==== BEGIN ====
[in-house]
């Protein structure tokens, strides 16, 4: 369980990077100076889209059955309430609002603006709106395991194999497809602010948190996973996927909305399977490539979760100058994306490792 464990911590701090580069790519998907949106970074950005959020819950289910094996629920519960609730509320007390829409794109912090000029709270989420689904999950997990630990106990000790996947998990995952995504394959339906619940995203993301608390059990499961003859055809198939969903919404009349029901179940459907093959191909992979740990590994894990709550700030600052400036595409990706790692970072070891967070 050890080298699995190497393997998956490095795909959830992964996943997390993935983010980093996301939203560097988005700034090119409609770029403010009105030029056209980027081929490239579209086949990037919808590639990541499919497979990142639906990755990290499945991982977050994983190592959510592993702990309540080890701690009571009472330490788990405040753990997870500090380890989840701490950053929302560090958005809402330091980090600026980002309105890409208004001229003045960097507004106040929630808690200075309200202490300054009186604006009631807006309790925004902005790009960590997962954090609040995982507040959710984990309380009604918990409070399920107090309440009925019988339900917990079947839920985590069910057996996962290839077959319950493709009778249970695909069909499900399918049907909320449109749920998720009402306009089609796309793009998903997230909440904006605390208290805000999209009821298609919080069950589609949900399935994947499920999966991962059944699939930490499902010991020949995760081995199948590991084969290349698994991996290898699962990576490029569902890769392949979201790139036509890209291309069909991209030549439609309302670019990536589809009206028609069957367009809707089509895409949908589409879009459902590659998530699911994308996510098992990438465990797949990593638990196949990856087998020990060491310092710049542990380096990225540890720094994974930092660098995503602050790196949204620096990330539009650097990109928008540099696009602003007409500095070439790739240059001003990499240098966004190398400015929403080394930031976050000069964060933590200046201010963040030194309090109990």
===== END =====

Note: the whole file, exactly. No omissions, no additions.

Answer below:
[in-house]
């Protein structure tokens, strides 16, 4: 369980990077100076889209059955309430609002603006709106395991194999497809602010948190996973996927909305399977490539979760100058994306490792 464990911590701090580069790519998907949106970074950005959020819950289910094996629920519960609730509320007390829409794109912090000029709270989420689904999950997990630990106990000790996947998990995952995504394959339906619940995203993301608390059990499961003859055809198939969903919404009349029901179940459907093959191909992979740990590994894990709550700030600052400036595409990706790692970072070891967070 050890080298699995190497393997998956490095795909959830992964996943997390993935983010980093996301939203560097988005700034090119409609770029403010009105030029056209980027081929490239579209086949990037919808590639990541499919497979990142639906990755990290499945991982977050994983190592959510592993702990309540080890701690009571009472330490788990405040753990997870500090380890989840701490950053929302560090958005809402330091980090600026980002309105890409208004001229003045960097507004106040929630808690200075309200202490300054009186604006009631807006309790925004902005790009960590997962954090609040995982507040959710984990309380009604918990409070399920107090309440009925019988339900917990079947839920985590069910057996996962290839077959319950493709009778249970695909069909499900399918049907909320449109749920998720009402306009089609796309793009998903997230909440904006605390208290805000999209009821298609919080069950589609949900399935994947499920999966991962059944699939930490499902010991020949995760081995199948590991084969290349698994991996290898699962990576490029569902890769392949979201790139036509890209291309069909991209030549439609309302670019990536589809009206028609069957367009809707089509895409949908589409879009459902590659998530699911994308996510098992990438465990797949990593638990196949990856087998020990060491310092710049542990380096990225540890720094994974930092660098995503602050790196949204620096990330539009650097990109928008540099696009602003007409500095070439790739240059001003990499240098966004190398400015929403080394930031976050000069964060933590200046201010963040030194309090109990």